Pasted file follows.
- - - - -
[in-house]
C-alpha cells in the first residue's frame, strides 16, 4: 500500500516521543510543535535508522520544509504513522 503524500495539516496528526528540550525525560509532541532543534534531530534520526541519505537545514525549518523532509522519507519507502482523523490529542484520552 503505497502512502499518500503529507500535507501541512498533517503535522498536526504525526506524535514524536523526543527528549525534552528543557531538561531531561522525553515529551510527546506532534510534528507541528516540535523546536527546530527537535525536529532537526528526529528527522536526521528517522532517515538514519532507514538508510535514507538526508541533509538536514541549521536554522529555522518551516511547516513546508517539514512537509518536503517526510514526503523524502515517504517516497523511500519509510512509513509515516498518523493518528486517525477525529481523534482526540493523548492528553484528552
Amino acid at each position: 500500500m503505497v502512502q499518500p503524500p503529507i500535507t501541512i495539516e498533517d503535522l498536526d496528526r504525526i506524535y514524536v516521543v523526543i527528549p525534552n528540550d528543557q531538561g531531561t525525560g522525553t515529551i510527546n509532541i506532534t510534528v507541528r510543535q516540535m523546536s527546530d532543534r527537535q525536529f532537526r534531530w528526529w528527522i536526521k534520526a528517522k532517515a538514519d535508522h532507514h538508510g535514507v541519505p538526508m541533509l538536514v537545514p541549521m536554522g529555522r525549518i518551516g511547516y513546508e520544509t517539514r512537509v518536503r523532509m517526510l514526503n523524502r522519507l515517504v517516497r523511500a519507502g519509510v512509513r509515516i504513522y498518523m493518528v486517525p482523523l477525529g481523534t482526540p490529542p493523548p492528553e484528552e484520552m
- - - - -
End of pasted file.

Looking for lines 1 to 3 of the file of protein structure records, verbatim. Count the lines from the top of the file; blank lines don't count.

[in-house]
C-alpha cells in the first residue's frame, strides 16, 4: 500500500516521543510543535535508522520544509504513522 503524500495539516496528526528540550525525560509532541532543534534531530534520526541519505537545514525549518523532509522519507519507502482523523490529542484520552 503505497502512502499518500503529507500535507501541512498533517503535522498536526504525526506524535514524536523526543527528549525534552528543557531538561531531561522525553515529551510527546506532534510534528507541528516540535523546536527546530527537535525536529532537526528526529528527522536526521528517522532517515538514519532507514538508510535514507538526508541533509538536514541549521536554522529555522518551516511547516513546508517539514512537509518536503517526510514526503523524502515517504517516497523511500519509510512509513509515516498518523493518528486517525477525529481523534482526540493523548492528553484528552
Amino acid at each position: 500500500m503505497v502512502q499518500p503524500p503529507i500535507t501541512i495539516e498533517d503535522l498536526d496528526r504525526i506524535y514524536v516521543v523526543i527528549p525534552n528540550d528543557q531538561g531531561t525525560g522525553t515529551i510527546n509532541i506532534t510534528v507541528r510543535q516540535m523546536s527546530d532543534r527537535q525536529f532537526r534531530w528526529w528527522i536526521k534520526a528517522k532517515a538514519d535508522h532507514h538508510g535514507v541519505p538526508m541533509l538536514v537545514p541549521m536554522g529555522r525549518i518551516g511547516y513546508e520544509t517539514r512537509v518536503r523532509m517526510l514526503n523524502r522519507l515517504v517516497r523511500a519507502g519509510v512509513r509515516i504513522y498518523m493518528v486517525p482523523l477525529g481523534t482526540p490529542p493523548p492528553e484528552e484520552m